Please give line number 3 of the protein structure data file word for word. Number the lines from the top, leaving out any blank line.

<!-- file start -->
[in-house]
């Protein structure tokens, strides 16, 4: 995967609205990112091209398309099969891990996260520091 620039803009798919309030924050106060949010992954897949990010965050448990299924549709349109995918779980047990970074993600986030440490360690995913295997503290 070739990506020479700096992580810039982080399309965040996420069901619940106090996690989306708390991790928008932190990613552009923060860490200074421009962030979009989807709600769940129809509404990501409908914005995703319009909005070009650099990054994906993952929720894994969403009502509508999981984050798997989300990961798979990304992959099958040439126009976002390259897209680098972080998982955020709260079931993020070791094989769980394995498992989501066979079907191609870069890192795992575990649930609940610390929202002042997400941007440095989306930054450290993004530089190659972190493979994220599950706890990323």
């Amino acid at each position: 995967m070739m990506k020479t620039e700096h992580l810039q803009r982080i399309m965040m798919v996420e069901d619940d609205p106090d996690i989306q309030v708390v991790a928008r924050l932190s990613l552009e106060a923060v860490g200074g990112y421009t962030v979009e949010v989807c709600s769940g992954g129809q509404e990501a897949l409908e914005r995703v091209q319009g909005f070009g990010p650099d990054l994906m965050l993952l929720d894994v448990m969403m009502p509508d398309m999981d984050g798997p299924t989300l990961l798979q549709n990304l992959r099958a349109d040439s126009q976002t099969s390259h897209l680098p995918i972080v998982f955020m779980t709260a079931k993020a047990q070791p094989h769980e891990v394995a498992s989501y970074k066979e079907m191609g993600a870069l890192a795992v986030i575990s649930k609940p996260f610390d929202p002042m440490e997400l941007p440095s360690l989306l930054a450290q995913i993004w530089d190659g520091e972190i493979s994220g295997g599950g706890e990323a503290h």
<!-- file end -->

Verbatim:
């Amino acid at each position: 995967m070739m990506k020479t620039e700096h992580l810039q803009r982080i399309m965040m798919v996420e069901d619940d609205p106090d996690i989306q309030v708390v991790a928008r924050l932190s990613l552009e106060a923060v860490g200074g990112y421009t962030v979009e949010v989807c709600s769940g992954g129809q509404e990501a897949l409908e914005r995703v091209q319009g909005f070009g990010p650099d990054l994906m965050l993952l929720d894994v448990m969403m009502p509508d398309m999981d984050g798997p299924t989300l990961l798979q549709n990304l992959r099958a349109d040439s126009q976002t099969s390259h897209l680098p995918i972080v998982f955020m779980t709260a079931k993020a047990q070791p094989h769980e891990v394995a498992s989501y970074k066979e079907m191609g993600a870069l890192a795992v986030i575990s649930k609940p996260f610390d929202p002042m440490e997400l941007p440095s360690l989306l930054a450290q995913i993004w530089d190659g520091e972190i493979s994220g295997g599950g706890e990323a503290h």